Devon is without doubt one of the most beautiful counties in England and it is one that contains a diverse range of habitats, including the often enigmatic Dartmoor. It should not be surprising then, as it is a fairly large county with a southerly disposition, that it has a large moth list to complement its large bird list. What is surprising is that so few people have seriously recorded it in the past, and that the county record has not been published until now (accepted that this review is several years late).
The last serious attempt to catalogue the counties Macromoth list was way back in 1952 by S. T. Stidston. Roy McCormick was a relative newcomer to Devon back in 1993 when he arrived in the county, however he was far from a newcomer to moths. He immediately set about revitalising the recording scene in Devon and was central to the formation of the Devon Moth Group in 1997, an organisation that has done sterling work since then in its efforts to generate some serious coverage of Devon. As a member of the DMG during my last few years in England I was always amazed by the unflagging energy and enthusiasm Roy brought to our moth trips.
So perhaps it is fitting that he has published this list which most definitely puts Devon on the moth-map of Britain. The book is well produced and will be of great value for many years to come. I am impressed with the efforts Roy has made to track down and correlate all the old records for the county, and with the generosity with which he has handed out his thanks. I am also impressed with the layout of the book.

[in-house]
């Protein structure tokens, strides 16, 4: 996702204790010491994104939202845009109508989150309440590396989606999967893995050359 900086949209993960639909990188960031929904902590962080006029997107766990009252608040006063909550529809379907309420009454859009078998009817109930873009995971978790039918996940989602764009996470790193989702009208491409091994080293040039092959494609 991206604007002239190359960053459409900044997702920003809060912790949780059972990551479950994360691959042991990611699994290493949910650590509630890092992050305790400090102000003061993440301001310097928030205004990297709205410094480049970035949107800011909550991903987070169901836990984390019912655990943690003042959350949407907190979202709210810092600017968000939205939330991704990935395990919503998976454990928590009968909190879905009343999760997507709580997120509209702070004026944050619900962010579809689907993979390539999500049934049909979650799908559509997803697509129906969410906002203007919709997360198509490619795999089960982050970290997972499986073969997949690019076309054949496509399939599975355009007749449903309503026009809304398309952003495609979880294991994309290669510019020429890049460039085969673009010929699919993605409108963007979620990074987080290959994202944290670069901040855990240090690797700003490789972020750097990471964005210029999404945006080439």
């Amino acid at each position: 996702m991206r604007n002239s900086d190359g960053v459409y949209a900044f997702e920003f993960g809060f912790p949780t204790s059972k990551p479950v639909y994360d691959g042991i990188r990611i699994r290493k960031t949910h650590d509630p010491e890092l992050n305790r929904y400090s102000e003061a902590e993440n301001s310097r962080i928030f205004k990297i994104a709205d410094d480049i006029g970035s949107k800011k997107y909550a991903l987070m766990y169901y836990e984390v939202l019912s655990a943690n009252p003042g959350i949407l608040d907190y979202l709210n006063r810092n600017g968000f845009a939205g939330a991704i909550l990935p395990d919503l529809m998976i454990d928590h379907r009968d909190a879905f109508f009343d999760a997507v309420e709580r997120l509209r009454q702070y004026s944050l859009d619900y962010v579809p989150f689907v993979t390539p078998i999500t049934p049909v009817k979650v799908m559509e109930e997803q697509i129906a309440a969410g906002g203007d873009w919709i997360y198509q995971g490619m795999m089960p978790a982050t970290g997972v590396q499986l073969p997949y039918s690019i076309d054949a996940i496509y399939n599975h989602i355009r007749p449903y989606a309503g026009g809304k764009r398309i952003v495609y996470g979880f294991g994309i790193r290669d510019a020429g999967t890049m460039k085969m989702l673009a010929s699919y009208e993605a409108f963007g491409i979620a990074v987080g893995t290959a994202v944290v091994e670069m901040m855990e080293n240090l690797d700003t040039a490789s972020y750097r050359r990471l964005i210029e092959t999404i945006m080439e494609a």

County records are traditionally dry tomes that offer little to interest the novice or to inspire enthusiasm, but with this work Roy has made a great stride forward in the necessary effort of dragging the old traditions into the 21st century. Without sacrificing in the least any of the expected details Roy has produced a work that is also readable and educational. It includes not only the usual nod to recorders of the past but a brief introduction to the geology of the county and local land usage along with some discussion of conservation and species changes throughout the decades.
It is also lavishly illustrated with many colour photos of Devon, as well as of the moths themselves, and a handsome number of B/W illustrations by John Walters throughout the systematic section which enliven the text considerably. The inclusion of the Pyralids and Plumes shows Roy's own personal interest and adds to the value of the book. All told this is a very nice volume that is a considerable improvement over some of the County records that adorn my shelves
As a final note it should be known that this book was effectively self-published, as this was the only way Roy could get the book published the way he wanted it done. This means that the best way to acquire a copy is to write to Roy McCormick himself at 36 Paradise Road, Teignmouth, Devon, TQ14 8NR, England